Perceived low-grade forms of workplace mistreatment, such as avoiding eye contact or excluding a coworker from conversation, can amplify suicidal thoughts in employees with mood disorders, based on a West Virginia University study.
A new paper contrasts the outcomes for boomerang employees with those of internally promoted employees to help firms determine whether to invest in talent management strategies that include boomerang rehiring or to focus on internal strategies that develop current employees.
Population data from Denmark were used to examine whether age at exposure to negative experiences in childhood and adolescence (parents' unemployment, incarceration, mental disorders, death and divorce, and the child's foster care experiences) was associated with outcomes in early adulthood.
New research led by the University of Houston Conrad N. Hilton College of Hotel and Restaurant Management suggests hotel companies that promote a woman over an equally qualified man are perceived as fairer and less discriminatory, creating a stronger organizational culture and higher financial performance.
Child care programs can be safe within the context of low community transmission of COVID-19, according to research from Case Western Reserve University, based on data from child care programs throughout Ohio. The study took place from Aug. 15 to Nov. 20, during a timeframe of relatively low community transmission of COVID-19. The team found COVID-19 infection rates at child care programs have been low.
Many Americans have lost their jobs or are working less because of the shutdowns caused by the coronavirus pandemic. A survey that has been tracking a representative sample of Americans over the course of the pandemic finds that the financial struggles of many families are growing worse.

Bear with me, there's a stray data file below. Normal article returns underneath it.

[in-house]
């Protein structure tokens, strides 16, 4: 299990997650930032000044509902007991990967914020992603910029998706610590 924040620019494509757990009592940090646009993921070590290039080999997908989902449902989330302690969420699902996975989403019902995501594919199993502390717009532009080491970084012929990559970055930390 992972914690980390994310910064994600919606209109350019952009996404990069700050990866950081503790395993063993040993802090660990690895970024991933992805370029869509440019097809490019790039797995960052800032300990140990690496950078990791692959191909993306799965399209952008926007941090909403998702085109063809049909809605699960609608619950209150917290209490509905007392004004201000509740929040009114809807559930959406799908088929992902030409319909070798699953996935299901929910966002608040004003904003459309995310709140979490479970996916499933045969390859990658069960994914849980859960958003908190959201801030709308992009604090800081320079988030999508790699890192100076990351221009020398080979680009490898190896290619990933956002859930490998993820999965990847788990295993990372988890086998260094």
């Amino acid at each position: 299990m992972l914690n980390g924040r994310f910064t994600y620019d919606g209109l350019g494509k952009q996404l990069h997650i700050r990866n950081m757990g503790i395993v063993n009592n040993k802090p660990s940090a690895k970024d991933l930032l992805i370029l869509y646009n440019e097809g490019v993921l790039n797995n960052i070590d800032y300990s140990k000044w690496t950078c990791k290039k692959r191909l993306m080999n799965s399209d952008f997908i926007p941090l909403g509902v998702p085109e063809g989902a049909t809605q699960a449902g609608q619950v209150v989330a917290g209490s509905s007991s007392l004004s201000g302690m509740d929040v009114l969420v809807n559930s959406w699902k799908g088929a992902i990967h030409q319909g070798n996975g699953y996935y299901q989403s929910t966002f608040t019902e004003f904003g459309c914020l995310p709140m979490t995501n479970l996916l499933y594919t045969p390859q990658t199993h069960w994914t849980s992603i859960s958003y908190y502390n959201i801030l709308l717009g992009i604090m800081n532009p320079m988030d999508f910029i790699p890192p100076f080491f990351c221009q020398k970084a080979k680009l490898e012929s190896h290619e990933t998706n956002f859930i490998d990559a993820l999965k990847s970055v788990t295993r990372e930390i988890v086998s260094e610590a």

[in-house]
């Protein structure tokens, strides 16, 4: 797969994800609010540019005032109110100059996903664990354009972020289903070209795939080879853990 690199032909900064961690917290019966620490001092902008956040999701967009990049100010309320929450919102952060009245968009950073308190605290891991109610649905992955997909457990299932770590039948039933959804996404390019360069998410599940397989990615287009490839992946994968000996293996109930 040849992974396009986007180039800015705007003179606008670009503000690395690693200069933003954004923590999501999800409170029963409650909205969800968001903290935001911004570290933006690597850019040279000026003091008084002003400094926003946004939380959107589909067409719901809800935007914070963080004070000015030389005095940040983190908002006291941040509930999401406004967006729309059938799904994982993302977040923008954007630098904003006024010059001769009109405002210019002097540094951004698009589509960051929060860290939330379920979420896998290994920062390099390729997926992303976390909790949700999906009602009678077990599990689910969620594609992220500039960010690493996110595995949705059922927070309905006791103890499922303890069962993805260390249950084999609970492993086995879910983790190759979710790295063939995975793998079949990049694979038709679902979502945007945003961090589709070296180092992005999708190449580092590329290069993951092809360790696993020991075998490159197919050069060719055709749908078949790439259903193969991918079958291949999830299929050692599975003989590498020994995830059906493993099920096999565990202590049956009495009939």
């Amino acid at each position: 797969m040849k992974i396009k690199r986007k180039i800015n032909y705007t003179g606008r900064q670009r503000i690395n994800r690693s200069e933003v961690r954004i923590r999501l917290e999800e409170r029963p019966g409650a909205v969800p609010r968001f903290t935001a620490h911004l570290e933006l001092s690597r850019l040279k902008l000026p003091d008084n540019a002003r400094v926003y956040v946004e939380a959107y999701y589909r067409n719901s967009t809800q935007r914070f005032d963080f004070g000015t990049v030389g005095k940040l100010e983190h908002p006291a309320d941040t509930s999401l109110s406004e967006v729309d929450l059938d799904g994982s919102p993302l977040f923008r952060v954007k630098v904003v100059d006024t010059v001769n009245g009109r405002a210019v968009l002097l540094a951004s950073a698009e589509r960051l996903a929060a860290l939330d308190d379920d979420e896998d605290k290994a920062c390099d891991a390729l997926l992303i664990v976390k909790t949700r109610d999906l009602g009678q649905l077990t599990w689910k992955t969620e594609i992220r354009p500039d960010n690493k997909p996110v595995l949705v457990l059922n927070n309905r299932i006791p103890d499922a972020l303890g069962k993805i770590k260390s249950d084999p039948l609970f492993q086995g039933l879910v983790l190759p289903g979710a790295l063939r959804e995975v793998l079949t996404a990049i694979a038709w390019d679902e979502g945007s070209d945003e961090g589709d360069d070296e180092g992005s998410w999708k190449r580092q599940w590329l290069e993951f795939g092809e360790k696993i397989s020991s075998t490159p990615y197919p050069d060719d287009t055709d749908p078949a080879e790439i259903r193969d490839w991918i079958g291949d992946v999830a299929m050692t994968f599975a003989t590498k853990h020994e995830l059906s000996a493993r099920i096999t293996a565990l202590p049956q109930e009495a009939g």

Human error is a causal factor in up to 80 percent of workplace accidents. A new study measuring the eye movements and cognitive processes for at-risk workers, sheds new light on the potential to avert accidents and possibly prevent workplace injuries. The study 'Measuring attention, working memory, and visual perception to reduce risk of injuries in the construction industry,' by Behzad Esmaeili, Ph.D., George Mason University challenges the conventional, reactionary paradigm of safety-risk management
Current and future damages of climate change depend greatly on the ability of affected populations to adapt to changing conditions. According to an international group of researchers, building capacity to adapt to such changes will require eradicating inequalities of many sorts, including gender.
A higher proportion of male than of female managers have negative attitudes toward depression, a University of Gothenburg study shows. The more senior the managerial positions, the bigger the share of men with negative attitudes; the same, moreover, applies to women in senior managerial jobs.
Black people and women are worst-off - blacks because they mainly work in the informal sector and women because they are mainly considered non-essential workers.